It’s got to be hard to be the owner, operator, and main employee of a little store in a little town like Clinton and have so many requests for better, fresher produce, but know that ordering a case of anything as perishable as produce will result in half of it spoiling before it sells. How can you charge a reasonable price when half will go to waste?

These hard-working people don’t have time to search all over the county for farmers to fill their produce sections–they hardly have time for an afternoon off once a week (if that).  So, solving that puzzle is one of my first priorities there.

I also met an older couple who came back to the area to care for an ailing relative and ended up building something beautiful–a garden that supplies produce to the senior citizens and assisted living facilities and also serves as a living laboratory for the school kids.

Bill and Carol had been talked up a lot by my main contact there in BSC, and I can see why they are a treasure in their community.  They are in the process of moving away, and I hope I can maintain even a portion of their legacy. Just spending part of an afternoon talking and touring with them was a blessing.

In Beardsley, where the little community grocery is also set up to process meat, a local organic farmer has bought the old middle school building and has filled the athletic field with sweet corn–basketball-sized cabbages bloom in the old schoolyard.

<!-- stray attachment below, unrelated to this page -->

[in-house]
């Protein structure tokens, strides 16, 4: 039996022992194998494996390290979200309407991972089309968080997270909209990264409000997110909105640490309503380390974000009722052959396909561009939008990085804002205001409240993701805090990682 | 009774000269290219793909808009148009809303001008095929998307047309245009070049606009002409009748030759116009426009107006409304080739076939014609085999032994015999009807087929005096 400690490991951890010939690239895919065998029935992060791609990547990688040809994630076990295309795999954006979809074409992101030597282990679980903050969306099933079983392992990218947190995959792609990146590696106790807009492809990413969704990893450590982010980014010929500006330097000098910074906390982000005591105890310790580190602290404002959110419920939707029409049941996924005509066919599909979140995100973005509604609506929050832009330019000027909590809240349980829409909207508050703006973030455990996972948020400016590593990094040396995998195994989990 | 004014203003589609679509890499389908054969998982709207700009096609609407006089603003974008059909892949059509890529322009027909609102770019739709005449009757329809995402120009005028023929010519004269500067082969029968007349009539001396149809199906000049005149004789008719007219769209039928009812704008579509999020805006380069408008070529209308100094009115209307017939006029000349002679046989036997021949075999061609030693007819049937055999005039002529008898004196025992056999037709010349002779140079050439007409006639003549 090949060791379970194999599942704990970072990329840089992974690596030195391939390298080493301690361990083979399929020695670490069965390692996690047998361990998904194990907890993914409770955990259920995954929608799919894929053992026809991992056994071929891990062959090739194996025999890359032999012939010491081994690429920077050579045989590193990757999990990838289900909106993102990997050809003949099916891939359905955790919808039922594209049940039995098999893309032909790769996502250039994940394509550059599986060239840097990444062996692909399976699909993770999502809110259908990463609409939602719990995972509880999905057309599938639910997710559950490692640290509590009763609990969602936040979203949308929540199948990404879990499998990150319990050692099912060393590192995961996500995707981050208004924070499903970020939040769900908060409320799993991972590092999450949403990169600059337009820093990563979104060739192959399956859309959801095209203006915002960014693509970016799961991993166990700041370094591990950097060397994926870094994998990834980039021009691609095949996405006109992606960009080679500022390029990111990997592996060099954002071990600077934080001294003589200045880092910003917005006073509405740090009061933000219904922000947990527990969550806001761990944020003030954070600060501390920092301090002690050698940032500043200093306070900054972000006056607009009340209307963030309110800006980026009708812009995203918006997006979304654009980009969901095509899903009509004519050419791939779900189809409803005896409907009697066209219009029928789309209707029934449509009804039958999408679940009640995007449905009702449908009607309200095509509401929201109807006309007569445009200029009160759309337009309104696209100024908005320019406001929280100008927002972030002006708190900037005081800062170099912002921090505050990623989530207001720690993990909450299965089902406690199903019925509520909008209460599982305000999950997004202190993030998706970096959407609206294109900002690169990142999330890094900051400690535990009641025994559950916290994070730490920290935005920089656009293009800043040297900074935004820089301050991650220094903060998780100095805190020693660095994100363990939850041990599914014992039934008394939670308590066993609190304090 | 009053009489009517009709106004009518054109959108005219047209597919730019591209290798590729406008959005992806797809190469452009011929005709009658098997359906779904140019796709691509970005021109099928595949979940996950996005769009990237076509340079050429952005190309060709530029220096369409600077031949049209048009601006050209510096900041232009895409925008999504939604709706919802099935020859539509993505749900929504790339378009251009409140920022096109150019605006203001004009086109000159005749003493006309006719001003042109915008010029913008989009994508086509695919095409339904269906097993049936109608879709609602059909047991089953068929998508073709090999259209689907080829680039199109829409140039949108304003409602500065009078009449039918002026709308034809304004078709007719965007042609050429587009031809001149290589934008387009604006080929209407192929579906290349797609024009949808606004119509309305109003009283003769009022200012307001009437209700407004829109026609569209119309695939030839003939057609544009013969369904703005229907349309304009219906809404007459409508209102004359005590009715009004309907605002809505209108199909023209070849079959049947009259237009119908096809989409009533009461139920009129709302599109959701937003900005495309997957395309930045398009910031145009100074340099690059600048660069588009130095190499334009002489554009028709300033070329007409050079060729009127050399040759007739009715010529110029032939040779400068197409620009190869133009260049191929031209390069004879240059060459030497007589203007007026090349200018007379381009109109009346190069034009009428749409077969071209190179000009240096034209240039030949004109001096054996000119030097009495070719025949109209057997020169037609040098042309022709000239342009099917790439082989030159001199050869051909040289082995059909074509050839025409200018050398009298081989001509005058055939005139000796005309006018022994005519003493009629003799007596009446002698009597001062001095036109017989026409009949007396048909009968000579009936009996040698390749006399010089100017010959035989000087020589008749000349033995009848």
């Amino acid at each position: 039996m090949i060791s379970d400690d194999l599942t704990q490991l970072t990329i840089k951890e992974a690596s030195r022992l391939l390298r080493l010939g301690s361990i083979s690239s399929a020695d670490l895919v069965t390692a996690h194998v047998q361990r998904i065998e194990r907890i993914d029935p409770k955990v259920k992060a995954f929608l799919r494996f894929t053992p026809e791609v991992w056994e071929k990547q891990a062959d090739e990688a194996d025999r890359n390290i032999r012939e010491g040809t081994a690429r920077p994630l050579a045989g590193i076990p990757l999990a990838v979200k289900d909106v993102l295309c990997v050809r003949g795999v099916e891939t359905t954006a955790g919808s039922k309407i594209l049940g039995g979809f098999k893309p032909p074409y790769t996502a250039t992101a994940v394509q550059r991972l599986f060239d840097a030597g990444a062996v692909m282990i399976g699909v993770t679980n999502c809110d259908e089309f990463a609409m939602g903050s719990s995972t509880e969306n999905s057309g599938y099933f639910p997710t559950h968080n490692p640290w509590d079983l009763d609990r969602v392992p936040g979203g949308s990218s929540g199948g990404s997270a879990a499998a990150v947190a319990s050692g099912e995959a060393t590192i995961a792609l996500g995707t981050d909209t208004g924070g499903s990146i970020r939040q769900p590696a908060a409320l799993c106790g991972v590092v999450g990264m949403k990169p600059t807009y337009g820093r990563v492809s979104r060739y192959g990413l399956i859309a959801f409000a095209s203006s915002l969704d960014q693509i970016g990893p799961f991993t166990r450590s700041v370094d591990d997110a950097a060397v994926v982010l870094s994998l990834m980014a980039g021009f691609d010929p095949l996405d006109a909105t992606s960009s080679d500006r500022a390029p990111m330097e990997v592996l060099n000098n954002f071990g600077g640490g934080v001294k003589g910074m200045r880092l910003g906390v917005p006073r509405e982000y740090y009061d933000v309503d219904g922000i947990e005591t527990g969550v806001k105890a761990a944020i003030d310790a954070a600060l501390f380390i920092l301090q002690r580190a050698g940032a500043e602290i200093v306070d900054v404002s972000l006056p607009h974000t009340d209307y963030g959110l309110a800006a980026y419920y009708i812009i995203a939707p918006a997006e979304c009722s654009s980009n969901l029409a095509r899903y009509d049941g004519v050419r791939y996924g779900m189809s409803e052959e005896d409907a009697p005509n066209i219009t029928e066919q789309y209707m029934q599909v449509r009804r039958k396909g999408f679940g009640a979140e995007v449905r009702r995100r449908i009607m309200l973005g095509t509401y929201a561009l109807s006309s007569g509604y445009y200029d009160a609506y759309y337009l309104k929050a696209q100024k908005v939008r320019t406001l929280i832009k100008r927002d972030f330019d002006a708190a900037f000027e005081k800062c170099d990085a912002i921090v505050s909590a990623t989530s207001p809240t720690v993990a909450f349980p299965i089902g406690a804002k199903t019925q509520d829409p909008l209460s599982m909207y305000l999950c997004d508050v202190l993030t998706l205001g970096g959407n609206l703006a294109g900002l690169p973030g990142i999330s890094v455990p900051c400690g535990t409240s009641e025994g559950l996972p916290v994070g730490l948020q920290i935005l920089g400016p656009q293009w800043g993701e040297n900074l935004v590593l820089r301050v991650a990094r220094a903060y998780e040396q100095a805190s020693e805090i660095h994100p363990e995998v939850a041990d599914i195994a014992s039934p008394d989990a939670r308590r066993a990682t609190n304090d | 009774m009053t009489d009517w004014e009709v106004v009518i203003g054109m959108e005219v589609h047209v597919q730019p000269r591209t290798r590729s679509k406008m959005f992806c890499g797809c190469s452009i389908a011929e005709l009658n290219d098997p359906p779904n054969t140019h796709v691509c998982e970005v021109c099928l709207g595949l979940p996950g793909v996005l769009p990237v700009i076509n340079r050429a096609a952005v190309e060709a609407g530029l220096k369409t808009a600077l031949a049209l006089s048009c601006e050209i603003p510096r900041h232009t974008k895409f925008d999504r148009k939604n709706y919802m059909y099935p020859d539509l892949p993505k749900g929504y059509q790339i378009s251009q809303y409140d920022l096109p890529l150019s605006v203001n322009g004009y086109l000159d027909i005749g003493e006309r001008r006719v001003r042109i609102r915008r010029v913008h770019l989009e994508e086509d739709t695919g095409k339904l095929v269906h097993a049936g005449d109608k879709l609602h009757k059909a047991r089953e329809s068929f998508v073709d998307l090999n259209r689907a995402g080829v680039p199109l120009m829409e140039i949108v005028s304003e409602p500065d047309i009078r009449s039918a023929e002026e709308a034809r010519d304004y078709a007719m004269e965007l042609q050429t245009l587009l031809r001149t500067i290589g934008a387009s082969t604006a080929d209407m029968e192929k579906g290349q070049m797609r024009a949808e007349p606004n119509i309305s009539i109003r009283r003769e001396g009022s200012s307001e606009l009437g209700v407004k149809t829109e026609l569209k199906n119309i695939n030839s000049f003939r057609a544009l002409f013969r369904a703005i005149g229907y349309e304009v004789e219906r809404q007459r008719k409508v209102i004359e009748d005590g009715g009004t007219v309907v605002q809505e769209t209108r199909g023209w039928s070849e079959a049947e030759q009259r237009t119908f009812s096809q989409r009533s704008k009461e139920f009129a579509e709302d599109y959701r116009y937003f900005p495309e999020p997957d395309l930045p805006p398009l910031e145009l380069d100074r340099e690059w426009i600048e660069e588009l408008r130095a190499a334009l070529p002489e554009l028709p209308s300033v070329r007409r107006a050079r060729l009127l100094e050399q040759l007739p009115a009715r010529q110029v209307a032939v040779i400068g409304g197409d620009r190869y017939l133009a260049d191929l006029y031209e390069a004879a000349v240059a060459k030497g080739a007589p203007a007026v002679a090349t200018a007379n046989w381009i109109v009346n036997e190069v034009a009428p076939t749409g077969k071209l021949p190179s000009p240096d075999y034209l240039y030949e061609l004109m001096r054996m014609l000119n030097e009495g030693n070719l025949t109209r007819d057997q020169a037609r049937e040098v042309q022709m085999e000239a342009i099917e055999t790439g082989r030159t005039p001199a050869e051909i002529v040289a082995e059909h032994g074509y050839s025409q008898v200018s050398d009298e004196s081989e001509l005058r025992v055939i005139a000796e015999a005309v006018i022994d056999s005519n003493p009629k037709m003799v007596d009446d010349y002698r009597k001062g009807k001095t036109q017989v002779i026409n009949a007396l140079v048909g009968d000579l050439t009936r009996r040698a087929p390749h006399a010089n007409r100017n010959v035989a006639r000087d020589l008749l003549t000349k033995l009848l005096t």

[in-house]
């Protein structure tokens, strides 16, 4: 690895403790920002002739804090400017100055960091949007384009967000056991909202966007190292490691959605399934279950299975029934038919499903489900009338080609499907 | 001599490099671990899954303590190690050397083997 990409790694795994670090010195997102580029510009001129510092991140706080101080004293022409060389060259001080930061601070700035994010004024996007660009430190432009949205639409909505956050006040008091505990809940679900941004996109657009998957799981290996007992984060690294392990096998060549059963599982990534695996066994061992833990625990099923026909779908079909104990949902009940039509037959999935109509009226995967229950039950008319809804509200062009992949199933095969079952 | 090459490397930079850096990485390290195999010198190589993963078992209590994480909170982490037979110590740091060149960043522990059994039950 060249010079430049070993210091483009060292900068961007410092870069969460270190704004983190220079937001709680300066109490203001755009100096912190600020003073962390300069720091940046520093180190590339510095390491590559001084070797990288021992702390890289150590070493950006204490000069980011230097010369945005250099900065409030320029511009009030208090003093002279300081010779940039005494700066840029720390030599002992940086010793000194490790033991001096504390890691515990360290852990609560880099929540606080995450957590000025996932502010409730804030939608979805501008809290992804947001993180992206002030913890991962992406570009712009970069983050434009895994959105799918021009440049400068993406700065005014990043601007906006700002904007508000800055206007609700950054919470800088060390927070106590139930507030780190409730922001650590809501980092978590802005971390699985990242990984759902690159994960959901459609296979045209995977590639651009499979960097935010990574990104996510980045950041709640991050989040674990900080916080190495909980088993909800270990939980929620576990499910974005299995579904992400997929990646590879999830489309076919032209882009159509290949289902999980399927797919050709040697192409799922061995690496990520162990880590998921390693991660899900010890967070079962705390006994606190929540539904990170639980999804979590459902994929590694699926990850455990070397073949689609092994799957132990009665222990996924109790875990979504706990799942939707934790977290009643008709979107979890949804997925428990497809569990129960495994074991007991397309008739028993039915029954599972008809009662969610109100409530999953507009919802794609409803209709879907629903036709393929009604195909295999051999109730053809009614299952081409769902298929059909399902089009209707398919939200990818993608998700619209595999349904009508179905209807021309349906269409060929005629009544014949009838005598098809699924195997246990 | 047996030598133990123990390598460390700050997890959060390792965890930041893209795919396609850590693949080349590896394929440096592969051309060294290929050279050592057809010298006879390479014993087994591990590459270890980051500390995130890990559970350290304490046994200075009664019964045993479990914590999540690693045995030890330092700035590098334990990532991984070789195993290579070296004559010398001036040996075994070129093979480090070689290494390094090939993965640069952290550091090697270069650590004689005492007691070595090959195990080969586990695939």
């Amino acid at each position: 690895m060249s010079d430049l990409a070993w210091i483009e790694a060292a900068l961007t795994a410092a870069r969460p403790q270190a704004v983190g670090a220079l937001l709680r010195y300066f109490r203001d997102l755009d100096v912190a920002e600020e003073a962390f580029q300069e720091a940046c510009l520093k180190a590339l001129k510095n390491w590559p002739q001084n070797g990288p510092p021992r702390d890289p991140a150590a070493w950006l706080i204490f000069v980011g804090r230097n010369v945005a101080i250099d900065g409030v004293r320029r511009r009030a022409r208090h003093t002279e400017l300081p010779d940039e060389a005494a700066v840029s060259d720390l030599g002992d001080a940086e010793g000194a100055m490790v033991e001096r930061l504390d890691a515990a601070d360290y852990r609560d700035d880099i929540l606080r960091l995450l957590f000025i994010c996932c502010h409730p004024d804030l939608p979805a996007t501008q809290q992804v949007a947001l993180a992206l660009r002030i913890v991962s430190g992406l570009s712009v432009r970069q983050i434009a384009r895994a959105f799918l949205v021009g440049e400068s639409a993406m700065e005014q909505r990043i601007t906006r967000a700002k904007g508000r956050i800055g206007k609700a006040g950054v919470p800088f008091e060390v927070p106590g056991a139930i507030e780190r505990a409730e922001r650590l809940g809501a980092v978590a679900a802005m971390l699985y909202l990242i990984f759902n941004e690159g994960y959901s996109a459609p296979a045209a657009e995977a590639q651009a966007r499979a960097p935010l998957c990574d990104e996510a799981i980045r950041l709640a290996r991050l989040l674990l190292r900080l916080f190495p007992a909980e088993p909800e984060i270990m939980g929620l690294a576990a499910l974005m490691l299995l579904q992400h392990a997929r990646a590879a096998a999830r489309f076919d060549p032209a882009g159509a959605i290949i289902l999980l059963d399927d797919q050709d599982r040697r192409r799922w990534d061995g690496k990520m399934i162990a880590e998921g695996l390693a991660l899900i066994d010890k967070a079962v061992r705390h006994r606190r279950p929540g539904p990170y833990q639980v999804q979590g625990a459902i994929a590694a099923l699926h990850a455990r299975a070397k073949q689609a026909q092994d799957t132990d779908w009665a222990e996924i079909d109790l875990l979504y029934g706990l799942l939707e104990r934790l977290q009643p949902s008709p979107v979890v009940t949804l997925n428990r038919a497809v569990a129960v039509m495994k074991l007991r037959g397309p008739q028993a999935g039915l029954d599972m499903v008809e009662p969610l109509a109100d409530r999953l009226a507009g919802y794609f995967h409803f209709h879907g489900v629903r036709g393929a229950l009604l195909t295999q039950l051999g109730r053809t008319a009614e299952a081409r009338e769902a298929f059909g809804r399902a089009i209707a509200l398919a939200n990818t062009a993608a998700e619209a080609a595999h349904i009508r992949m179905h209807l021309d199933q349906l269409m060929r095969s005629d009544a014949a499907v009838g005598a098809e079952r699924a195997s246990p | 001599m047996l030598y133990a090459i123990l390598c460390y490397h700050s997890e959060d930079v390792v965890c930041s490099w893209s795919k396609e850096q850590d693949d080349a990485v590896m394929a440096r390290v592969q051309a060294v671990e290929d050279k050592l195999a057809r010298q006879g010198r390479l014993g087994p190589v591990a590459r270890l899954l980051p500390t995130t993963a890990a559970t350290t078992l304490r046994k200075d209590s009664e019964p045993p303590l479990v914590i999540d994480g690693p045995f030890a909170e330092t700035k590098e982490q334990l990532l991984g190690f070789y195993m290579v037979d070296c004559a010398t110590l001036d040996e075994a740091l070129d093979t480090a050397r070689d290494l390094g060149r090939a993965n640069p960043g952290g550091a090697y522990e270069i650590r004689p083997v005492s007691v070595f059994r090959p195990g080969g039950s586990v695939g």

We topped off the Wednesday tour with a local foods dinner at the home of another couple who’ve been active in the local foods movement in the region–our small contribution a bottle of Valiant Vineyards wine brought up with us on the trip.

The spread of delicious dishes was definitely the main attraction–that, and the conversation around the farmhouse table about local foods and local affairs.

My phone doesn’t ring in BSC (I need to switch cell companies), so it was through e-mail that I was reminded I’d tentatively agreed to travel to Montrose, CO to speak about local foods at the Western Colorado Congress’ annual meeting in October.  I hadn’t heard anything on it in a couple of months, so it kind of slipped my brain.

They are wanting to get my travel arrangements in order and get going on their promotional materials as well, so I am checking in with my new employers about taking off during that time (which is also during the Meander–Upper Minnesota River Art Crawl).  It’s hard to figure how to be in two places at once!